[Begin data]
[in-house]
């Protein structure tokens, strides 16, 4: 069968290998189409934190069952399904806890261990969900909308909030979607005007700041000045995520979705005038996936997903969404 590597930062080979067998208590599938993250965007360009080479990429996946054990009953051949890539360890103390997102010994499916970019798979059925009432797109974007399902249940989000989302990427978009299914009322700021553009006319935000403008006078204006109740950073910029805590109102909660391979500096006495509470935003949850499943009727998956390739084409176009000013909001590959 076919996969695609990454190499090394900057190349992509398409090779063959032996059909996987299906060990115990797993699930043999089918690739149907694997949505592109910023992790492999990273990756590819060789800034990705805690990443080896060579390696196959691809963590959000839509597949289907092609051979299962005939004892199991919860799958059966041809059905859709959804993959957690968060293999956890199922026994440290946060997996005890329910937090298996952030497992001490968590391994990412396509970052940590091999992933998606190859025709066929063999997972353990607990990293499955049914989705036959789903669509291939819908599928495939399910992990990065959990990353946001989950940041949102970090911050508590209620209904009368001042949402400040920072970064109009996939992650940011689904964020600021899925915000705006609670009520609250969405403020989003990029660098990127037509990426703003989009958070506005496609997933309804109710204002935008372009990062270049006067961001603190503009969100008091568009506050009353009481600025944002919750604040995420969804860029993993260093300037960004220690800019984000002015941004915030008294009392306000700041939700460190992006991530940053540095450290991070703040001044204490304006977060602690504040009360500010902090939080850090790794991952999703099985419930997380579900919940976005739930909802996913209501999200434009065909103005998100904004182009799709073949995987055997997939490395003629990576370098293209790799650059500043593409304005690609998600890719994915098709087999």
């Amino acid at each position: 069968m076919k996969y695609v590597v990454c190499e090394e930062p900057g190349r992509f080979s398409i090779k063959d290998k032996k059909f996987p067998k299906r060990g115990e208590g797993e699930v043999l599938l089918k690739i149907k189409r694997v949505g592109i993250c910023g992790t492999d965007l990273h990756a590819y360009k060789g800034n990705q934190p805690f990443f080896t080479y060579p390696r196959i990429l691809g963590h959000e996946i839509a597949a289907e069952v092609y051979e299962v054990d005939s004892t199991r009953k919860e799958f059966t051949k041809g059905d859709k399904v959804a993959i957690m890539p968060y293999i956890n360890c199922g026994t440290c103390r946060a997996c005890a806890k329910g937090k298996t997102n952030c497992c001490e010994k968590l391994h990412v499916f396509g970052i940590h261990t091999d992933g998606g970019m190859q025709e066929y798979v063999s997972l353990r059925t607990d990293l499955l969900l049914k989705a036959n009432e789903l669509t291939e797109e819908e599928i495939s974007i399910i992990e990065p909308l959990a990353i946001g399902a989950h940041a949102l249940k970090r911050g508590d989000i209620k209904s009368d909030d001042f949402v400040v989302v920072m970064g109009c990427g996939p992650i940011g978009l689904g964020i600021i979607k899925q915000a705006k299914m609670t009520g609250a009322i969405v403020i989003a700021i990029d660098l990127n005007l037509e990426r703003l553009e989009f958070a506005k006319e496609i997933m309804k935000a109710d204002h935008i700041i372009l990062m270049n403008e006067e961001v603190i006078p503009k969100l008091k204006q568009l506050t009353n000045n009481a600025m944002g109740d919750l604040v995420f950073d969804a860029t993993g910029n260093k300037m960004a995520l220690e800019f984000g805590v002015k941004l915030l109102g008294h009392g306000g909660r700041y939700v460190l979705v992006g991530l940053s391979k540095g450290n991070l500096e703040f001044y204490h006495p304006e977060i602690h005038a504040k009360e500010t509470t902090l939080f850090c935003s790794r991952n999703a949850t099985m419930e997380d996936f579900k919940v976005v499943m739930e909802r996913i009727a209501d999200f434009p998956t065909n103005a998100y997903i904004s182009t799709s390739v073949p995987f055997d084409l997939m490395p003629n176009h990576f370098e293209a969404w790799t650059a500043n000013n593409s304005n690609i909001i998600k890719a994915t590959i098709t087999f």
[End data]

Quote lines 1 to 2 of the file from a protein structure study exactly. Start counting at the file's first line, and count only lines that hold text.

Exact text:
[in-house]
């Protein structure tokens, strides 16, 4: 069968290998189409934190069952399904806890261990969900909308909030979607005007700041000045995520979705005038996936997903969404 590597930062080979067998208590599938993250965007360009080479990429996946054990009953051949890539360890103390997102010994499916970019798979059925009432797109974007399902249940989000989302990427978009299914009322700021553009006319935000403008006078204006109740950073910029805590109102909660391979500096006495509470935003949850499943009727998956390739084409176009000013909001590959 076919996969695609990454190499090394900057190349992509398409090779063959032996059909996987299906060990115990797993699930043999089918690739149907694997949505592109910023992790492999990273990756590819060789800034990705805690990443080896060579390696196959691809963590959000839509597949289907092609051979299962005939004892199991919860799958059966041809059905859709959804993959957690968060293999956890199922026994440290946060997996005890329910937090298996952030497992001490968590391994990412396509970052940590091999992933998606190859025709066929063999997972353990607990990293499955049914989705036959789903669509291939819908599928495939399910992990990065959990990353946001989950940041949102970090911050508590209620209904009368001042949402400040920072970064109009996939992650940011689904964020600021899925915000705006609670009520609250969405403020989003990029660098990127037509990426703003989009958070506005496609997933309804109710204002935008372009990062270049006067961001603190503009969100008091568009506050009353009481600025944002919750604040995420969804860029993993260093300037960004220690800019984000002015941004915030008294009392306000700041939700460190992006991530940053540095450290991070703040001044204490304006977060602690504040009360500010902090939080850090790794991952999703099985419930997380579900919940976005739930909802996913209501999200434009065909103005998100904004182009799709073949995987055997997939490395003629990576370098293209790799650059500043593409304005690609998600890719994915098709087999």